The group's third album, Flatout, was released in 1990, and contains two of their best known songs. One, "Sarah", was an a cappella tune Johnson learned from his adoptive father Johnny. The other, "Saltwater Joys", written by Chaulk, is one of the band's most requested concert songs. Another song on the album, "Peein' in the Snow" also became a hit after being performed on several comedy programs. After Flatout came The Miracle Cure, which is their best selling album to date. The album contains the humorous song in "Chainsaw Earle"; two Chaulk songs "Goin' Up with Brudder" and "The Pits", the latter of which a music video was produced; and several Johnson traditional songs including "Put A Bit of Powder On A Doo" and "Peggy Gordon".

After the success of The Miracle Cure, the group put out 100% Pure, which sold well, but was not as popular as the previous one. The album's "Song for Newfoundland", an a cappella Chaulk anthem, has been covered often by Newfoundland vocal groups. Also, the album contains the well-known song "By The Glow Of The Kerosene Light", written by Wince Coles, which featured additional players in the form of cello, harp and piano, an arrangement not often seen in the group's catalogue. The album holds the first track from Blackmore's "454" series, called "The Vette". The rest of the 454 four barrel series is "Da' Yammie" (Salt Beef Junkie), "Da' Chopper" (D'Lard Liftin), and "Da' Mower" (The Big Tump).

The group's next album, Salt Beef Junkie, includes original songs of the same type, but the arrangements deviate from their usual style. The opening track features a full rock backing band in addition to Chaulk's guitar and Johnson's accordion; "He's A Part Of Me" features the same backing trio as "Kerosene Light"; and many of the tracks feature George Morgan's drum machines.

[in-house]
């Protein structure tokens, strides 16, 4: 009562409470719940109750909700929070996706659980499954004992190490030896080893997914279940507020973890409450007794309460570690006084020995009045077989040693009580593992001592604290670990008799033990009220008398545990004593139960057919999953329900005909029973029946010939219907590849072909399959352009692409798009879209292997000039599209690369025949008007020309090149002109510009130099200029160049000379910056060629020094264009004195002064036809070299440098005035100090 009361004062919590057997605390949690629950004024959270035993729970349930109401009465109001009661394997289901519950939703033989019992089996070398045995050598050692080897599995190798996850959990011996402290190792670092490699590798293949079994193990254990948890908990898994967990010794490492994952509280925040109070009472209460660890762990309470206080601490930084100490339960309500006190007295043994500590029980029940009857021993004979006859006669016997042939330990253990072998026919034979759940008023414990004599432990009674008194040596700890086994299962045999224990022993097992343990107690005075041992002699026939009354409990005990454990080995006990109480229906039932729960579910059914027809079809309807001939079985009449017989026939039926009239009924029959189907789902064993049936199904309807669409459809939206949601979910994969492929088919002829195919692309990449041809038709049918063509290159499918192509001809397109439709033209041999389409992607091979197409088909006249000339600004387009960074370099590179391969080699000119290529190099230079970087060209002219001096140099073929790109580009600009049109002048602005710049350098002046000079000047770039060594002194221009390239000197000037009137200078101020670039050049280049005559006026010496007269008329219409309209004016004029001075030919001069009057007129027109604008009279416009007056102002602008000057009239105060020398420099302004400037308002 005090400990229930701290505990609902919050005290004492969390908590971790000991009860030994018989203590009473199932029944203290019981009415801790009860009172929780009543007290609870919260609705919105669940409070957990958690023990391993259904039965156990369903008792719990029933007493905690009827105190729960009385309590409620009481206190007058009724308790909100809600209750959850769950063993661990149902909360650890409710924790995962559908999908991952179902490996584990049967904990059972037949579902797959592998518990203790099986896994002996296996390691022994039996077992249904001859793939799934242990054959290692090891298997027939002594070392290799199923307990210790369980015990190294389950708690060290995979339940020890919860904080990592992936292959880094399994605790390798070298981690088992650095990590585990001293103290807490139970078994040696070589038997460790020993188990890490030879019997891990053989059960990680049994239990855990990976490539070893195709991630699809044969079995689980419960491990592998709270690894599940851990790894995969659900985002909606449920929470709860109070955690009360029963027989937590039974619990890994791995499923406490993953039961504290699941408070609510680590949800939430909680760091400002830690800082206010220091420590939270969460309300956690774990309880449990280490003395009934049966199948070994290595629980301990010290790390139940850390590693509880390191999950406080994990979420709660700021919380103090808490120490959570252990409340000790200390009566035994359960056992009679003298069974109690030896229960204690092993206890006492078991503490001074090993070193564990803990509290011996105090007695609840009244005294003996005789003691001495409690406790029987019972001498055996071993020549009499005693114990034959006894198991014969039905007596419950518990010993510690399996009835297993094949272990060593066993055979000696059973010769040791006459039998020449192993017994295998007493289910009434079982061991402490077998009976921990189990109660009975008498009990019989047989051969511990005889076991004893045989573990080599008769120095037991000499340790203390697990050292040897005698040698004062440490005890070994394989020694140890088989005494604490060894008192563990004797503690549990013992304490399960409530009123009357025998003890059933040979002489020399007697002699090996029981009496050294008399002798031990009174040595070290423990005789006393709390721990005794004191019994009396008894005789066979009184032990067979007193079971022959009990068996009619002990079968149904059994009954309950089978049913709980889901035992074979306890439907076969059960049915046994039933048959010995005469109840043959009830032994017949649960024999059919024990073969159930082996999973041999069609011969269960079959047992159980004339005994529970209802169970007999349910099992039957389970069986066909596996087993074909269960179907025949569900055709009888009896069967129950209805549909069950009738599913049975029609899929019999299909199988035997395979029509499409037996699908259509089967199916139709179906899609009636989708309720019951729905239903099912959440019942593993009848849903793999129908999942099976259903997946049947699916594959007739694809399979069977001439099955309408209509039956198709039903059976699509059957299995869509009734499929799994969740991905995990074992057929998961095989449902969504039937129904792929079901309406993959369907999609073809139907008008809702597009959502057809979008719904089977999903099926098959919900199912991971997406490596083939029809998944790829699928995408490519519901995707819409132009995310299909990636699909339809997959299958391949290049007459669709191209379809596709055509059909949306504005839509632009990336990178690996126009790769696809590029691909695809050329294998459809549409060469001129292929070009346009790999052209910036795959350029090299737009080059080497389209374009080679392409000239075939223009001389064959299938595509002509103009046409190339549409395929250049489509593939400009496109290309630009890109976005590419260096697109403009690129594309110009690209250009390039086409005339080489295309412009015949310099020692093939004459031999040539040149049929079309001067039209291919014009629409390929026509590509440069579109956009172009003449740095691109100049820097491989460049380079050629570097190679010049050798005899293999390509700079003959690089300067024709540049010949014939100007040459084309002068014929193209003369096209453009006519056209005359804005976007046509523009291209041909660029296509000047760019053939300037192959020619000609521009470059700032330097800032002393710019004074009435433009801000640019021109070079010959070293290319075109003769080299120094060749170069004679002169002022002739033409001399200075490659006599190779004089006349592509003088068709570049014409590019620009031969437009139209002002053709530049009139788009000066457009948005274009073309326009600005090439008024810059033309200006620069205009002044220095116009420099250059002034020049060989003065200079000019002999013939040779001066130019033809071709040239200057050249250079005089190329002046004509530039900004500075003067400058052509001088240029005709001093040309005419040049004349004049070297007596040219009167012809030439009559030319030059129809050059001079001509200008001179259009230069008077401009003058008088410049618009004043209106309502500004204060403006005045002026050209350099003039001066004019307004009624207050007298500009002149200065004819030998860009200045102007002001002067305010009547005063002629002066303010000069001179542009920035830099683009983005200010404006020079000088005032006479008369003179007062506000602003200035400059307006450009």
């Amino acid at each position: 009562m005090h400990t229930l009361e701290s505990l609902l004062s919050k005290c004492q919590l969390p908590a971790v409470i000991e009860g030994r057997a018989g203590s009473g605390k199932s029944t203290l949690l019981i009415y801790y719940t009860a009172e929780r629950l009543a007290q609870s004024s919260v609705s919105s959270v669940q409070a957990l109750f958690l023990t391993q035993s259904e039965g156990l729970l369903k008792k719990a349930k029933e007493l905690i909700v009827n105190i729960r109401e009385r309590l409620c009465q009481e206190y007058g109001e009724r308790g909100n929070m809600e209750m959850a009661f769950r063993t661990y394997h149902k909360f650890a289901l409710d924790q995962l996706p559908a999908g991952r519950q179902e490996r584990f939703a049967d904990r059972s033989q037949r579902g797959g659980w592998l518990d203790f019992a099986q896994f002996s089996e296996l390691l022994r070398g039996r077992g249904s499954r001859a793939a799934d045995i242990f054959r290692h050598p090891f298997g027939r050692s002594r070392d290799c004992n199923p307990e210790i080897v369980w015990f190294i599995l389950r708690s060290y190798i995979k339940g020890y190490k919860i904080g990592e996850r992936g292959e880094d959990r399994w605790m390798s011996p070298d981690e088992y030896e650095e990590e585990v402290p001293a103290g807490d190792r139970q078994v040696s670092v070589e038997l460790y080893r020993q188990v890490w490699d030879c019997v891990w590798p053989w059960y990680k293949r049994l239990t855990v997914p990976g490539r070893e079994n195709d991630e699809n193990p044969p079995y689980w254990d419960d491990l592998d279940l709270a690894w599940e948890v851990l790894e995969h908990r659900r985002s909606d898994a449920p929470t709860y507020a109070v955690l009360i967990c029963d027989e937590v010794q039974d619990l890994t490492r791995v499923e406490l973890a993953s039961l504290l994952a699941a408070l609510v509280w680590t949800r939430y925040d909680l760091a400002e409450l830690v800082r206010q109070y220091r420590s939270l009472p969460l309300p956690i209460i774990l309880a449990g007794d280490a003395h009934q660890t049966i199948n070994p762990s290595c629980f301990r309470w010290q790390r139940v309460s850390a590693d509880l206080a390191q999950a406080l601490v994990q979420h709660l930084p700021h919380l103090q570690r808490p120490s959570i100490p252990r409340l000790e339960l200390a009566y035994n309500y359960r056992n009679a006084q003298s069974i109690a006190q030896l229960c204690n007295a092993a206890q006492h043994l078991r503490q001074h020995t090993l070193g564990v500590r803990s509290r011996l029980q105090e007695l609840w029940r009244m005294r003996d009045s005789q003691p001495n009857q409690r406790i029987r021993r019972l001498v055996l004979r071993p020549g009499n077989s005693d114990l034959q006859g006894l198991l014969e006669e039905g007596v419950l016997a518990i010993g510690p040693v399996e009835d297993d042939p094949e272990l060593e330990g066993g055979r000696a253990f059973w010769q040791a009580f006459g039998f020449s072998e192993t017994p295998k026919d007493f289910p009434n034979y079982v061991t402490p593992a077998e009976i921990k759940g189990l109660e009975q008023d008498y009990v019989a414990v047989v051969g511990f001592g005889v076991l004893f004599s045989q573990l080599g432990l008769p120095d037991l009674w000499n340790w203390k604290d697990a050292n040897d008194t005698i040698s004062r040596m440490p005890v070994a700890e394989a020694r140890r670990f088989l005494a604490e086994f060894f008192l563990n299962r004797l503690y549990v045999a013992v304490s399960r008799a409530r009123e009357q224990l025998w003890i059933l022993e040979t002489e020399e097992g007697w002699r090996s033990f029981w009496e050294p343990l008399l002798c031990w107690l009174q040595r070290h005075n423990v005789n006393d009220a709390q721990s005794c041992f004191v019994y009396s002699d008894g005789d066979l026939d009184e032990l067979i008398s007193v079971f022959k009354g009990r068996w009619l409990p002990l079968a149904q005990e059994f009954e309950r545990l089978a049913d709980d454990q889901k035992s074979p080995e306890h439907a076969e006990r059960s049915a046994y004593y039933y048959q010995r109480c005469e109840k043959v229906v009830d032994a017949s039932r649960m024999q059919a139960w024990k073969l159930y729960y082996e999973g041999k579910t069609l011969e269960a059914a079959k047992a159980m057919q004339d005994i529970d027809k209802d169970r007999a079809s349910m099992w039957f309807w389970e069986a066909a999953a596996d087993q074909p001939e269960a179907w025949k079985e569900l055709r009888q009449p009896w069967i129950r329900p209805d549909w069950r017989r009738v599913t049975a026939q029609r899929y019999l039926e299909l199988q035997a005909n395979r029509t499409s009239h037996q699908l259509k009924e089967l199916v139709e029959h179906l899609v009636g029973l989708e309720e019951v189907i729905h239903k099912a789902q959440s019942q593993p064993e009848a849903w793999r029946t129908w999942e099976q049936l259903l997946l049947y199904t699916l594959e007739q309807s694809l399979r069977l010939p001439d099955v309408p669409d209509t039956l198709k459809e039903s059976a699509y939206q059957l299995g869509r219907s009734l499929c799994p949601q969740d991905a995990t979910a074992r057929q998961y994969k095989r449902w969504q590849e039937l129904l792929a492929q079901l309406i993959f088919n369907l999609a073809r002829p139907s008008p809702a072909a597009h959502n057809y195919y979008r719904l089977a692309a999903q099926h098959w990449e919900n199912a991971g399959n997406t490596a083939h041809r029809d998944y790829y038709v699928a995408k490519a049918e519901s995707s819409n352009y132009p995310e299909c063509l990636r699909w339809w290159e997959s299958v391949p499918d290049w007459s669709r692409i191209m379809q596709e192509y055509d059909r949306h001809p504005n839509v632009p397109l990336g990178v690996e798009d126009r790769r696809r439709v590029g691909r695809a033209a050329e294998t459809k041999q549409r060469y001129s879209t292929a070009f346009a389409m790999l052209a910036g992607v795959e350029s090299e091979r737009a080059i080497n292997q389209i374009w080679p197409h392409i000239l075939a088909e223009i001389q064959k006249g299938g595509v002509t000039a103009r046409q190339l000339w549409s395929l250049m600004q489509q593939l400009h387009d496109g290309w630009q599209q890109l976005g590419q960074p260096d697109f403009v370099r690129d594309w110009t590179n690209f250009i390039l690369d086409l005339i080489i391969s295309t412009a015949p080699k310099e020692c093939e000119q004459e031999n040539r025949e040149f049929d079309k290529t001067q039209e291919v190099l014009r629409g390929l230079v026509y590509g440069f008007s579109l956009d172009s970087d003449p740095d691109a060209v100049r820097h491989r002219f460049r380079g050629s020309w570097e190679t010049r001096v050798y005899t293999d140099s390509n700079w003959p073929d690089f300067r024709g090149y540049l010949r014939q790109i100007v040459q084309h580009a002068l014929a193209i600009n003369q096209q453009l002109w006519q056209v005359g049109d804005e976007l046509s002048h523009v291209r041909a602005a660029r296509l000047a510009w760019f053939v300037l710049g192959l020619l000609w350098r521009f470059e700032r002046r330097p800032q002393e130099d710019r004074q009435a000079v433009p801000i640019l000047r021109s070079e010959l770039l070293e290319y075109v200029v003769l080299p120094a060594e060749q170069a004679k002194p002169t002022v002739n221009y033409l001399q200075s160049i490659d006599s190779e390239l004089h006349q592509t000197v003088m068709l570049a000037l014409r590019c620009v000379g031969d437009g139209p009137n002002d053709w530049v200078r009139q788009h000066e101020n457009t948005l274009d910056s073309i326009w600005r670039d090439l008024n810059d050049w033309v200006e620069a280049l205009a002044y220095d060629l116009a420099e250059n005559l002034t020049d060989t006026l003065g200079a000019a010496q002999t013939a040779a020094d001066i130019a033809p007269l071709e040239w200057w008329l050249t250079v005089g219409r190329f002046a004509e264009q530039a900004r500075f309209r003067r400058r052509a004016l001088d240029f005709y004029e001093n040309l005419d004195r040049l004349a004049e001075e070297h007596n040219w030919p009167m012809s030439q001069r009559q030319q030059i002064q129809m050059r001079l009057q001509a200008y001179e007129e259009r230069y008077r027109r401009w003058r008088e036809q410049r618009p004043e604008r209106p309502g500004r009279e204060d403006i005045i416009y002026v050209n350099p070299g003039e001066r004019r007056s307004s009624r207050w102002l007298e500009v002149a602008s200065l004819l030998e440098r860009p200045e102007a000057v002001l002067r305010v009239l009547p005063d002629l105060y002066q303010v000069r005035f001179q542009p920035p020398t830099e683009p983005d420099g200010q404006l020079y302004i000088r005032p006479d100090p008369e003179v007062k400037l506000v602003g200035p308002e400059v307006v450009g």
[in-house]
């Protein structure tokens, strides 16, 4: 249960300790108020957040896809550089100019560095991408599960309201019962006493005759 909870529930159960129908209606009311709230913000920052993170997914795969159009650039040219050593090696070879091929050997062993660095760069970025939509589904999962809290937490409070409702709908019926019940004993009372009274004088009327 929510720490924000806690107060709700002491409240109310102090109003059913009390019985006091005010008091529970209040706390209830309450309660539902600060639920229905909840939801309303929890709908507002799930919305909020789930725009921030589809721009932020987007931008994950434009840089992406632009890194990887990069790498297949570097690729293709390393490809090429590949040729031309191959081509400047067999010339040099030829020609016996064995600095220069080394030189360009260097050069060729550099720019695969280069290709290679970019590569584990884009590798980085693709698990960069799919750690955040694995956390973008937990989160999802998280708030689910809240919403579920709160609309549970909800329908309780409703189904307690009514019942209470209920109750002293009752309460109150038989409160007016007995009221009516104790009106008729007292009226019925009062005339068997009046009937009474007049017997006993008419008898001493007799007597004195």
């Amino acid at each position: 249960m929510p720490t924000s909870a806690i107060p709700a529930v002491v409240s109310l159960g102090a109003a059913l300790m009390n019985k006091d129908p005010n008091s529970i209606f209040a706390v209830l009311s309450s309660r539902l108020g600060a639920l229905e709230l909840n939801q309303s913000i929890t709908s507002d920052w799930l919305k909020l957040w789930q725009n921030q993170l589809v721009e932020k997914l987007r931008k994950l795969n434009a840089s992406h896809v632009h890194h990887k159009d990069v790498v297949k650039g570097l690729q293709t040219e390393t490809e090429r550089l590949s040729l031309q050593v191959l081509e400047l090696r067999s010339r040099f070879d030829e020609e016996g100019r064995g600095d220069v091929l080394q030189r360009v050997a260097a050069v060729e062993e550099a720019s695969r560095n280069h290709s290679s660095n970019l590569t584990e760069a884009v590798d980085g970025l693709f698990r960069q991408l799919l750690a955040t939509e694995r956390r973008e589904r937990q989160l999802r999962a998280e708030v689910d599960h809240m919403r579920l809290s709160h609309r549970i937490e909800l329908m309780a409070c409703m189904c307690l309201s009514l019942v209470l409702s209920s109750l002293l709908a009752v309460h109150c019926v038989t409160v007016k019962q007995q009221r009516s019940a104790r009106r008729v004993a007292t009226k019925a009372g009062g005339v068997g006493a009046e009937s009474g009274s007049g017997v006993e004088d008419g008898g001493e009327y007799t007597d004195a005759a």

Recent[edit]

Buddy Wasisname and the Other Fellers have been performing and recording actively for over 30 years.[3] The group has produced nineteen albums, and in 2017 maintains an active touring schedule throughout the Atlantic provinces, and other Canadian cities.

Discography[edit]

Albums[edit]

  • Makin' for the Harbour (1986)
  • Nods 'N' Winks (1988)
  • Flatout (1990)
  • The Miracle Cure (1992)
  • 100% Pure (1993)
  • Salt Beef Junkie (1995)
  • Pop the Rivets (1996)
  • Up on Bust (1996)
  • D'Lard Liftin' (1998)
  • Greatest Misses (1999)*
  • The Big Tump (2000)
  • The Serious Stuff* (2001)
  • Up Boot (2002)
  • i'm looney (2002)*
  • Whipper Snipper (2004)
  • The Shed (2005)
  • Take 'er Johnson* (2007)
  • The Big TwoFive (2009)
  • The Serious Stuff Volume 2 (2010)*
  • WRING' ER OUT (2014)

*Denotes a compilation of previously released songs.

DVDs[edit]

  • Up Boot (2006)
  • Pop the Rivets (2007)
  • Dirty Big tour (2008)
  • LaffYerArseOff (2013)

References[edit]

  1. ^ a b c d Larry LeBlanc (30 July 1994). Newfoundland Folk Group Brings Fans Home. Billboard. Nielsen Business Media, Inc. pp. 46–. ISSN 0006-2510. 
  2. ^ "Buddy Wasisname & The Other Fellers part of Barrie comedy festival". Barrie Examiner, By Susan Doolan, August 21, 2016
  3. ^ "Thirty years of foolishness and tears: Buddy Wasisname and the Other Fellers “still kickin'”". The Independent, March 18, 2013

External links[edit]